October 4, 2013 /
Following the same idea as this previous post, it I stumbled on this company that has the same concept for turning your 3D Printer into a low power laser cutter/engraver. They appear to actually have a kit ready to go now which seems to focus primarily on the old Makerbot thing-o-matic, but I’m sure can be adapted to other designs.
The laser is mounted in front of the plastic extruder, and the 2 watt laser driver board is tied to the motor on/off signal from the existing electronics. From there a little special G code is required to get it going .
Check out a video of it cutting 1/32″ wood with a 445nm Blu Ray laser after the break.
October 2, 2013 /
With the help of “Because We Can”, creator fungus amungus made his own Skee Ball Machine. The game was built from 3/4″ plywood cut to shape on a ShopBot. Everything appears to fit together like a puzzle with a few screws to secure the parts.
The brains of the game is hosted on an Arduino UNO and it uses 5cm Optical Distance Sensors to detect when the balls go through the holes. The traditional rules were tweaked a little to include among other things the ability to score bonus points for combos.
Check out the video and links above for more details.
September 4, 2013 /
I’m sure everyone has thought of it, but is anyone actually doing it ? It’s a work in progress, but up on thingiverse is a universal mount, some schematics, and Arduino code for adding a laser to your 3D Printer. Why not? You’ve already got an XYZ platform… The build so far is made to be minimally intrusive to modifying your printer. e.g. you don’t have to modify your printer’s firmware.
Before you go rushing off and strap a laser to your extruder, note that even very low power lasers are real dangerous. Don’t fool around with safety.
With that being said, the build works like this. The laser controller is an arduino setup to control a low power laser (sorry no giant 40w laser tubes guys!). We’re looking at 1W-5W. This should be enough to do some small engraving. A small DC motor is attached with a universal bracket and attached to the extruder. It’s tied to the extruder so when the stepper motor turns, the dc motor turns. The motor is read via the analog port on the Arduino. Code-wise, if the voltage exceeds the threshold voltage the laser will fire.
Right now it’s just breadboarded and not working but I’m interested to see how this plays out.
Here’s a link to the build on thingiverse.
August 21, 2013 /
You’ve learned how to use your local hackerspaces’ laser cutter and cutting acrylic like crazy but you want to start getting into some wood projects. Well one favorite among the DIY community is using Baltic Birch. It’s a plywood, so it’s strong but also available in real thin increments.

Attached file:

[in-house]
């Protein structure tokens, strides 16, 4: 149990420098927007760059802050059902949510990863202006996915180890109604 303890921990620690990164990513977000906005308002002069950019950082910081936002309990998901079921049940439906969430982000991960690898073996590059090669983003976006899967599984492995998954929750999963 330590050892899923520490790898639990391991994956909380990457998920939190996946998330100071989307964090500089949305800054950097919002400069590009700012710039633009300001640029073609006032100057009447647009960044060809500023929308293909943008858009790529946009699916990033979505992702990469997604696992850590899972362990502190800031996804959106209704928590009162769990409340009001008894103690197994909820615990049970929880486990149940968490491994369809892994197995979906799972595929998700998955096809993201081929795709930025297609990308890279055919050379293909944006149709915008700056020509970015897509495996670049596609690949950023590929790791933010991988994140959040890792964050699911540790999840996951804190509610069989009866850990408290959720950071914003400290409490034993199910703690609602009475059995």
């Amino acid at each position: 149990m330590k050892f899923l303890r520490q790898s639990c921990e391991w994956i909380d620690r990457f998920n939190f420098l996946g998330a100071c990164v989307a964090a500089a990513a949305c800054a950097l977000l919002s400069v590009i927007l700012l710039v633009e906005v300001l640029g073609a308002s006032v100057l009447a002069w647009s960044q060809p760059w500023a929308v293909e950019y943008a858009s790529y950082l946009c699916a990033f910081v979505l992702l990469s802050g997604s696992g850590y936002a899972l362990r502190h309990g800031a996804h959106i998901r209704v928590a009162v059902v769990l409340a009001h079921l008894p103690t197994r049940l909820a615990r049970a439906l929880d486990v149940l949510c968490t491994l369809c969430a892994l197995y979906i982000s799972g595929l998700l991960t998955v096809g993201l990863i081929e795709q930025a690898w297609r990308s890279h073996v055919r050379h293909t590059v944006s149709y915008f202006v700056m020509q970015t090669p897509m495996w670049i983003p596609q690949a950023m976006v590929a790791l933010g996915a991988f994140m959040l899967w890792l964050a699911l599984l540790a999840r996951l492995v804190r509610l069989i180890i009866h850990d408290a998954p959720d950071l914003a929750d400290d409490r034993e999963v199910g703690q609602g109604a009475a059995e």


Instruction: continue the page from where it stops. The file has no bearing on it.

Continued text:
Dan was nice enough to create a post describing some of the details of Baltic Birch. Apparently you can tell the number of ply’s by the thickness, also what kind of grading scale is “CP” ? If you’re trying to buy wood off the internet for your laser cut box you may want to stick to grade “B” because seeing those patches will look ugly when stained. Or you may be OK with a lower grade wood when building a structural piece.
Whatever your reason, you should read the post if you intend to work with this medium.
August 19, 2013 /
This topic recently came up during a conversation with a friend about making laser cut boxes. If you’ve ever bought a kit that has some laser cut wood or acrylic, or looked at a maker bot or something you’ve seen it. Those cool ways that the ends join together (with and without screws), the snap in tabs etc.
So how do you design something like that for yourself ? Well we’ve got a few resources for you.
MakerCase – An online site that allows you to plug in your own dimensions and tab type and it will generate a file you can laser cut to make the box (or edit in another editor)
BoxMaker – Like MakerCase, a few less options in some areas, and some finer settings in other areas.
Tabbed Box Maker – A plugin for InkScape (This is real cool as InkScape is Open Source and you could easily make modifications from within the application)
I also remembered this cool post on Make about different types of joinery that you can laser cut (or CNC). This goes beyond boxes, we’re talking all types of joints, even flexible ones! Since this post has been around awhile there’s also more gold hiding in the comments like bookmark lists to books.